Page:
But remember this can also give the appearance that you have something to hide. You paid for your cyber real estate and should be able to put your name on the door.


Sending unsolicited email is against the Acceptable Use Policy of most ISPs. Protect your cyberspace and report abuse. Learn how to track down the source of spam or use a reporting service. Don't just hit delete.

Each server that handles a piece of email adds a Received header to the front of the message before passing it on. Using the information in the headers should allow you to trace the spam to its source, and to identify the appropriate abuse contacts to complain to.

You can also complain to the host of the website being spamvertised about the inappropriate marketing being done by their customer. You can complain to the hosts of the supporting email addresses in a similar manner. And you can even make sure that the real owners of any forged or trademarked names are aware of the misuse of their names. Complain to the DNS hosts.

And remember to complain to the authorities. A copy of every spam should go to (with full headers so they can trace it). Since many of the offers in spam stand on or cross the line, there are specialized reporting addresses for various illegal activities. Use them as appropriate. You don't have to put up with littering in cyperspace at your expense.

Current date and time is Wednesday, 29-May-2024 15:04:24 EDT and the Greenwich date and time is Wednesday, 29-May-2024 19:04:24 GMT. You are viewing this page from: and are visitor number 1399. This page was first published on 21 October 1998 and was last updated on Wednesday, 21-Jul-2004 22:31:23 EDT.

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Spam Links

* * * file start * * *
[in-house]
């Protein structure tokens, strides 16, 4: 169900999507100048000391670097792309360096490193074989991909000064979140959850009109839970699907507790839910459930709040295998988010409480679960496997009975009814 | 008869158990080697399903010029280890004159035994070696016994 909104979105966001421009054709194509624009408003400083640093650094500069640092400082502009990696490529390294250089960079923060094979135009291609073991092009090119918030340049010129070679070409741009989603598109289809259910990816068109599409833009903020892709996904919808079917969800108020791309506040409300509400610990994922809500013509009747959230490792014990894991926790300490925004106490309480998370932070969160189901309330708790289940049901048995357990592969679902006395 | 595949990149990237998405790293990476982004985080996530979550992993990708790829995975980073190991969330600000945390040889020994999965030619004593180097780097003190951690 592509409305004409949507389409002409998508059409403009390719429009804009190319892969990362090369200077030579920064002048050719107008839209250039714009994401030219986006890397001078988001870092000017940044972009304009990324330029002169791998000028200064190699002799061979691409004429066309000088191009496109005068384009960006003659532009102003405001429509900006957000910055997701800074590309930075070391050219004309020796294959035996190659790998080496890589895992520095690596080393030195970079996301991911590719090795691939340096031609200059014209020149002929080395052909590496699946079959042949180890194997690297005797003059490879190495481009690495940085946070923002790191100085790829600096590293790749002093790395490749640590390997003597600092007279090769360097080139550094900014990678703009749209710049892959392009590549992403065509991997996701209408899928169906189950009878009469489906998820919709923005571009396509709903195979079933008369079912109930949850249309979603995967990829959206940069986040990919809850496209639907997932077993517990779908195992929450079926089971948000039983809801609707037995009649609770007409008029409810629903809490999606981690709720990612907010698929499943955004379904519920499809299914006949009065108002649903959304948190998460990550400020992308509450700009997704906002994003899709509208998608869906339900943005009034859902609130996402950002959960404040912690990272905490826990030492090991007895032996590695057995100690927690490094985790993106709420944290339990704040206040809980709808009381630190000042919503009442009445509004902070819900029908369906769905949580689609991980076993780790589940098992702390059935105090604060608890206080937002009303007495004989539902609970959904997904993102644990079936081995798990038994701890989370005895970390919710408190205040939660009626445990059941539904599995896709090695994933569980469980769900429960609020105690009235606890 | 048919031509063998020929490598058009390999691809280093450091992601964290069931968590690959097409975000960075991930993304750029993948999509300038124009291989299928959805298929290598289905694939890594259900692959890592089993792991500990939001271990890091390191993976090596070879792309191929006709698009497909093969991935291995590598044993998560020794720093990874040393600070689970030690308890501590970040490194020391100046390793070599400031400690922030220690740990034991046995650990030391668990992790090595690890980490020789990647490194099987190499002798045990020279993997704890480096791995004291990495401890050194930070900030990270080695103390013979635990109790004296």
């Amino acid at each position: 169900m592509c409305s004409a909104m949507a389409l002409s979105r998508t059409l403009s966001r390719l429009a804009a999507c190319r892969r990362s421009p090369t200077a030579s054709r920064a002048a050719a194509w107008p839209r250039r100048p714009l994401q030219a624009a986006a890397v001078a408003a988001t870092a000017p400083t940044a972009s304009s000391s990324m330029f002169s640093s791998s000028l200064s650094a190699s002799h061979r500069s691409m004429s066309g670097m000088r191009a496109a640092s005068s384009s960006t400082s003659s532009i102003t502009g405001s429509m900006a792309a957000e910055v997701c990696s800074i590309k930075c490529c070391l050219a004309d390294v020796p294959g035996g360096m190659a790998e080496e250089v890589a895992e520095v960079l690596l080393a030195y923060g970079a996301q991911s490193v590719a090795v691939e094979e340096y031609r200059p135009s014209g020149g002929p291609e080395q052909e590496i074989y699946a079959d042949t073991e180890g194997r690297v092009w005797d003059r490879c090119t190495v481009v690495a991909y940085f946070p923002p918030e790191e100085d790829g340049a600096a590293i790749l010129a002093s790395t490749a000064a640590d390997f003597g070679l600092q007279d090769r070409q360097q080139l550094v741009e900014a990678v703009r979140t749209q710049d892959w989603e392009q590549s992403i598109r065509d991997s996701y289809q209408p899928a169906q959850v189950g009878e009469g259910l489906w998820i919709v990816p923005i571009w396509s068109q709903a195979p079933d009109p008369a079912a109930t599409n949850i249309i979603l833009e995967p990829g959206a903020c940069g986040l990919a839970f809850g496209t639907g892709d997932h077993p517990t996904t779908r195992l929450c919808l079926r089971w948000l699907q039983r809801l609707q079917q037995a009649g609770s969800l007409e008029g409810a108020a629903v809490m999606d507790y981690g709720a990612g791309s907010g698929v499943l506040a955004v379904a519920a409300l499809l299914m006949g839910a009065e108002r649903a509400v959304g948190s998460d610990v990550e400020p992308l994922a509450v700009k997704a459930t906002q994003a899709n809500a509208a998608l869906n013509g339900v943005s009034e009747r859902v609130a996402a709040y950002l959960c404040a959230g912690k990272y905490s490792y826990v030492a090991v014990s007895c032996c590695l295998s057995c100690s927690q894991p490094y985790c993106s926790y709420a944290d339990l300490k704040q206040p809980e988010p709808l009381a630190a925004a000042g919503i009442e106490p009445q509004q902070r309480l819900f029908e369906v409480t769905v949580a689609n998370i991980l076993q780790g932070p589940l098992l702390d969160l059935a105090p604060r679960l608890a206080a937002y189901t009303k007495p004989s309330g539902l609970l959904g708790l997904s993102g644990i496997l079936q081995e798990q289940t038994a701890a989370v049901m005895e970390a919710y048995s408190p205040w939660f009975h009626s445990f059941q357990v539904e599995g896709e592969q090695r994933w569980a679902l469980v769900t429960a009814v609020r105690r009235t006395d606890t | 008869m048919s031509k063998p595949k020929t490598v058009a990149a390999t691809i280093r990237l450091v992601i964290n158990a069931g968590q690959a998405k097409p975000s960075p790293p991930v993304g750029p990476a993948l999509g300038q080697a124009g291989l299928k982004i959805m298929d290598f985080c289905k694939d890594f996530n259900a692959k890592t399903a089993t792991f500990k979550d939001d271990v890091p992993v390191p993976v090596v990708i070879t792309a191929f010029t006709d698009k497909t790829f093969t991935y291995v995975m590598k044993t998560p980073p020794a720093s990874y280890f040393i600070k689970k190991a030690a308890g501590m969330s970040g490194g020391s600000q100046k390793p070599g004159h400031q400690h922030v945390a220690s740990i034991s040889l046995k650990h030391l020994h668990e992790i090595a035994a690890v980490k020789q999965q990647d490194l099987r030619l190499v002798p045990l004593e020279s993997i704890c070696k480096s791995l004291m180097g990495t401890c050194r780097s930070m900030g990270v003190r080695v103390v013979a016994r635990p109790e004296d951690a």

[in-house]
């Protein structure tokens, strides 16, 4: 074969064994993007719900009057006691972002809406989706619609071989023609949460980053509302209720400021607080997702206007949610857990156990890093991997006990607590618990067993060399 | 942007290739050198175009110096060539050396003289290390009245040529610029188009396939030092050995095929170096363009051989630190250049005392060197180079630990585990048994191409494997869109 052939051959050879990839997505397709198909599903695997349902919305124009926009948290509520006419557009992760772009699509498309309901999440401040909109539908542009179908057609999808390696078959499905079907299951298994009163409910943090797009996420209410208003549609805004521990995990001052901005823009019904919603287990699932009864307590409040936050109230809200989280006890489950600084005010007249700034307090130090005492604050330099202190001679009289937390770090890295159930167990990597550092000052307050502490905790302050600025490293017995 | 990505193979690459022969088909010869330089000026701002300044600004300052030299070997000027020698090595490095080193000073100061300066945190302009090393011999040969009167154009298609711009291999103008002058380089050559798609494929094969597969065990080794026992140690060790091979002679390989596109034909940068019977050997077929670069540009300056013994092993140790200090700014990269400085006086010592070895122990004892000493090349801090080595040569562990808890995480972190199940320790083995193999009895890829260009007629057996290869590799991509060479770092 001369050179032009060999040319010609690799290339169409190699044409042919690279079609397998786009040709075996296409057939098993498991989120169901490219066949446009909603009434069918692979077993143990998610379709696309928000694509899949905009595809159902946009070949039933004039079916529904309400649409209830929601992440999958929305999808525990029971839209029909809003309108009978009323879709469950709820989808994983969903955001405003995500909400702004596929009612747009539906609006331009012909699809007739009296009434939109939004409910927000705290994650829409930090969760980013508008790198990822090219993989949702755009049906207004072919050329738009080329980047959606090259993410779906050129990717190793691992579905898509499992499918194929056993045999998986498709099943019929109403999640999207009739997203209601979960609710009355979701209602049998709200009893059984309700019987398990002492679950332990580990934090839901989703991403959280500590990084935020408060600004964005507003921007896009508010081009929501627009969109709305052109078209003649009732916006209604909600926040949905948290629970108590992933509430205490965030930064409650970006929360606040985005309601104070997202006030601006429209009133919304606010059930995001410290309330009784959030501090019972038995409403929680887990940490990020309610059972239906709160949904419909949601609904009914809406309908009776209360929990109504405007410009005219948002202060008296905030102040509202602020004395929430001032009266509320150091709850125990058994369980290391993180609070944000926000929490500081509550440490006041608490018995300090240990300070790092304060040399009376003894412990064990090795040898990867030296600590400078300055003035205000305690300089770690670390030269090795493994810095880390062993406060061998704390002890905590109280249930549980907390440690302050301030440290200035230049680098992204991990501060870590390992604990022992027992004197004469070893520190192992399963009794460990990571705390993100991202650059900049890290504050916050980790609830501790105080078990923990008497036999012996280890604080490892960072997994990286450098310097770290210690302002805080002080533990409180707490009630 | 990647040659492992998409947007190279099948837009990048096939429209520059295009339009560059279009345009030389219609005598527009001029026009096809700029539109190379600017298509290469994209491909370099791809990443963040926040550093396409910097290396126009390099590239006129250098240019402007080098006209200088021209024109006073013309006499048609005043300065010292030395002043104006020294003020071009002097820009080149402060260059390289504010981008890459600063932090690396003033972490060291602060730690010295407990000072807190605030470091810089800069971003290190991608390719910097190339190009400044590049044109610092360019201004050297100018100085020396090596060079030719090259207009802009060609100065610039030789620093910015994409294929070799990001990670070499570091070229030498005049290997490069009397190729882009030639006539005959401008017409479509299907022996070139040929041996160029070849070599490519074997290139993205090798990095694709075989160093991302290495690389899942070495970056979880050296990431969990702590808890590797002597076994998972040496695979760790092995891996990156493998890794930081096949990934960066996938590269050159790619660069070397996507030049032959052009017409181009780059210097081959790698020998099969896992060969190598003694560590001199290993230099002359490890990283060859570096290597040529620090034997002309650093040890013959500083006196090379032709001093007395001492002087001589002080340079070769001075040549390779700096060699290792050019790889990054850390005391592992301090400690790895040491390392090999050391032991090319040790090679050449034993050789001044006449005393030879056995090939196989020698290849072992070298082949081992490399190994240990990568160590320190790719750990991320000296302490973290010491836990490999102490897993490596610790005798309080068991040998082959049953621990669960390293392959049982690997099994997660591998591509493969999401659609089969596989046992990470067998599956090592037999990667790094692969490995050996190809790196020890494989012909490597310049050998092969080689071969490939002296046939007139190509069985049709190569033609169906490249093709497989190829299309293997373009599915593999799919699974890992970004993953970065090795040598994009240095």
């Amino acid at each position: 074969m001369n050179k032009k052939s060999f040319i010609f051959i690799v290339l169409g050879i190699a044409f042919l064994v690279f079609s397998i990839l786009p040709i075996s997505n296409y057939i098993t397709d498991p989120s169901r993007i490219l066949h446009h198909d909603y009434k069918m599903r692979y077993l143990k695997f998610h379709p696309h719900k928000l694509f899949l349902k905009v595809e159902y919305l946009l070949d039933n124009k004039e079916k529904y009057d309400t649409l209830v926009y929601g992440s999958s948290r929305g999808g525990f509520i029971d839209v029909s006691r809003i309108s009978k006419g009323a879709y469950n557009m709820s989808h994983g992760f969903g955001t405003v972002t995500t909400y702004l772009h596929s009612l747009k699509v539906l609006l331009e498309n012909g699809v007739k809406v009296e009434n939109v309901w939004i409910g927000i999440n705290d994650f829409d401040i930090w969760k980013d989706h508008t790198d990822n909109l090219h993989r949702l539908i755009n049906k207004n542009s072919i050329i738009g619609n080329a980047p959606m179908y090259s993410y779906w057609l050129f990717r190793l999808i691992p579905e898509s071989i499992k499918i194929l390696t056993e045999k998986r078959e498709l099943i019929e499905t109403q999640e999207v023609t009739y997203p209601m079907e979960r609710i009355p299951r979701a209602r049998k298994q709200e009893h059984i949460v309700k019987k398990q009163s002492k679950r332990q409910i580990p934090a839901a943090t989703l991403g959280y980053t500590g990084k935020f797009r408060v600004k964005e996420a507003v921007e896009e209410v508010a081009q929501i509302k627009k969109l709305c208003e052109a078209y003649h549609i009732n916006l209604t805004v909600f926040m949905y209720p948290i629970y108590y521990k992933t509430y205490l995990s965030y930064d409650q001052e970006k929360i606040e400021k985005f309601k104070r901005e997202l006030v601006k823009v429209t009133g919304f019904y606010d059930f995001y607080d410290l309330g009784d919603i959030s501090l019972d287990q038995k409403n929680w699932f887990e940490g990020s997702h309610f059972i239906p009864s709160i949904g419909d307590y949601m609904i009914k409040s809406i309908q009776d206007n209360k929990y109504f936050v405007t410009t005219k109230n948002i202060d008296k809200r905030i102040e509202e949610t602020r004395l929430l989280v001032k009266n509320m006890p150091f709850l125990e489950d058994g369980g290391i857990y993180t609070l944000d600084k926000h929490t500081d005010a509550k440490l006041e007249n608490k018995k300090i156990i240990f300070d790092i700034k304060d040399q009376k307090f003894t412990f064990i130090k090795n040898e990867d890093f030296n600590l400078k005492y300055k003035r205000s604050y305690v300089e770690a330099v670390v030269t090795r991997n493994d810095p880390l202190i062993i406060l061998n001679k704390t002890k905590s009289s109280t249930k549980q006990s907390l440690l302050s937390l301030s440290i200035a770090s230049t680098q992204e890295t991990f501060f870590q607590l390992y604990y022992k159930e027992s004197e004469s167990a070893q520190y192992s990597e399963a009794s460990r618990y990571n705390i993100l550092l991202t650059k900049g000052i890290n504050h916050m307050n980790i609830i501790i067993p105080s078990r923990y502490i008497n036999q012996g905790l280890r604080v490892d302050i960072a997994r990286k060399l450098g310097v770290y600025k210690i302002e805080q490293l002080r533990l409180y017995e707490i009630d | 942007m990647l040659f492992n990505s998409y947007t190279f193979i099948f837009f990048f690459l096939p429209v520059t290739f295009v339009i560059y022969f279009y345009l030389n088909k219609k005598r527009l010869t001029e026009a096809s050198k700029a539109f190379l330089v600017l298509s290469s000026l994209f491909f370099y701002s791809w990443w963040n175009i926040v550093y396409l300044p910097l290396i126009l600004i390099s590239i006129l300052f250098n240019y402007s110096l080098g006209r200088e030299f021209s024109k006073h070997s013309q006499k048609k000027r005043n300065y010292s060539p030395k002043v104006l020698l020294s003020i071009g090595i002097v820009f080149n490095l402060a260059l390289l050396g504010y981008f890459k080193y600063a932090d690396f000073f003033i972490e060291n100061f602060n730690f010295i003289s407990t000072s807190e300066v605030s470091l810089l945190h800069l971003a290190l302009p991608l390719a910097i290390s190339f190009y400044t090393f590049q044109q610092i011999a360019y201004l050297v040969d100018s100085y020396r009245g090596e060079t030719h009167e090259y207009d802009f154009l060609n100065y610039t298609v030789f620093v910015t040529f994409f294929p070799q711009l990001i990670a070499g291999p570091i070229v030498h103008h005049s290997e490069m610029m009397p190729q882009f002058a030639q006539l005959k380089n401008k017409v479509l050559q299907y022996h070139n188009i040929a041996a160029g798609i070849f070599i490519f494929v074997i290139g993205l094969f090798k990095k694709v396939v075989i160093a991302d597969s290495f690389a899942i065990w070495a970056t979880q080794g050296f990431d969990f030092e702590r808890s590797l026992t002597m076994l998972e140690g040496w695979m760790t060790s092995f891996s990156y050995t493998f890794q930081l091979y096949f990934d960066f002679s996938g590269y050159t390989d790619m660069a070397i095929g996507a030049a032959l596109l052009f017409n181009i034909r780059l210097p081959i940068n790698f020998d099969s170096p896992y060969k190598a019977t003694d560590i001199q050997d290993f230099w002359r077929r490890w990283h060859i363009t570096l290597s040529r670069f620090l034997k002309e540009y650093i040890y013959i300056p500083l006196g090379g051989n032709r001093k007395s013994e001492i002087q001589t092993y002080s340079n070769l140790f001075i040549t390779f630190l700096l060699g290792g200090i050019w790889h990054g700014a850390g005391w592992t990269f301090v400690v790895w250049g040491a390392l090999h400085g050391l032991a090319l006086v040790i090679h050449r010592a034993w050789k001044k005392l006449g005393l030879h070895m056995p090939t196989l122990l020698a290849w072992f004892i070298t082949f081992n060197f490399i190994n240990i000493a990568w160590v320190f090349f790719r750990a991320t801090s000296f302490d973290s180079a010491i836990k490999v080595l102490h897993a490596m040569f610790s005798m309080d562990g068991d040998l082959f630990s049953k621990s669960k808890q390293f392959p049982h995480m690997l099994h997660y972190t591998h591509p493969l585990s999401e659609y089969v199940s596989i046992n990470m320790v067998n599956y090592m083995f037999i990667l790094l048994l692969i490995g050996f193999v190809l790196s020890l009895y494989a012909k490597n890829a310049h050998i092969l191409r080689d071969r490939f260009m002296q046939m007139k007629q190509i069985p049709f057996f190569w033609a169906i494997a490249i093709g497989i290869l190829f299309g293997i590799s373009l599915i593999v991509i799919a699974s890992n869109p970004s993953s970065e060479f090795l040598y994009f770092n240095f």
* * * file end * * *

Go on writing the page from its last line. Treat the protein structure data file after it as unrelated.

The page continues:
Some other opinions on what spam is: tactics and strategies used by spammers and spam fighters

Probably the best Spam tracking, analysis, and reporting service on the web:

Use Hand Weapons for Tracing Spam: And enter the DMZ Combat Zone

Check out senders at: Open RBL

Or try SamSpade for Tracking Spam: For Whois, IP Block Lookup and Traceroute, a safe browser, and more

Check out a domain or IP at: Hexillion's Central Ops

Or see what you can find looking at: DNS stuff

And yet another lookup alternative: Net Demon

Don't cut yourself playing with: IP Security Tools

No installation needed for these: NetTools

See if they are blacklisted anywhere at:

Decode an obfuscated webpage: at Swishweb

And when you find bogus registration information: Report it with a Whois Data Problem Report
or, Lookup a Domain, Registrar, or Nameserver at
but remember to say the magic words "ICANN do this" as you hit 'submit'

Some help fighting spam from: France

Some help blocking spam and adware from: with a wide variety of products reviewed.

Some great primers on spam: Slightly dated (recently found), but 'The Art of LART' is still one of the better explanations on how to trace and report spam
Why Spam is bad
Spam FAQ
Spam Headers
Another great primer on tracing spam
Plus a glossary of internet terms
Margie has a good page for beginners
Samspade has a lot of good info in the back rooms (see the Manuals and Tutorials section).